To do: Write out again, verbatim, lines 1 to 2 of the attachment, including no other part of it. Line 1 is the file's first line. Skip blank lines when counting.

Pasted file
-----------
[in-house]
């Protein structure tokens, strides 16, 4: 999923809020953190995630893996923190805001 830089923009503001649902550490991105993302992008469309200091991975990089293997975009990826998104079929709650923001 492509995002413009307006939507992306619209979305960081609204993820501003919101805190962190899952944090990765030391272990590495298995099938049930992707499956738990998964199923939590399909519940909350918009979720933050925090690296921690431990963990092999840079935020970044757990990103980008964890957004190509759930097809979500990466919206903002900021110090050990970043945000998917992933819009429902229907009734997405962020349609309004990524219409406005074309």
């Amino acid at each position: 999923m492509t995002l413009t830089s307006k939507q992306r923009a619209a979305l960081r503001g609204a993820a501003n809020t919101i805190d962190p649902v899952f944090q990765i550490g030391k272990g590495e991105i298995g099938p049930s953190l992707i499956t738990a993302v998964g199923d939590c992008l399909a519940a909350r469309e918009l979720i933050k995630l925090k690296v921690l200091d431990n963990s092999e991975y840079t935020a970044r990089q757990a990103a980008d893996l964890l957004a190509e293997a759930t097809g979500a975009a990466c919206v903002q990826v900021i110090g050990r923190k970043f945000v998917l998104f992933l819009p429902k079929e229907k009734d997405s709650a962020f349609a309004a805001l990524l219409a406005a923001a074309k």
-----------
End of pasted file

[in-house]
């Protein structure tokens, strides 16, 4: 999923809020953190995630893996923190805001 830089923009503001649902550490991105993302992008469309200091991975990089293997975009990826998104079929709650923001 492509995002413009307006939507992306619209979305960081609204993820501003919101805190962190899952944090990765030391272990590495298995099938049930992707499956738990998964199923939590399909519940909350918009979720933050925090690296921690431990963990092999840079935020970044757990990103980008964890957004190509759930097809979500990466919206903002900021110090050990970043945000998917992933819009429902229907009734997405962020349609309004990524219409406005074309």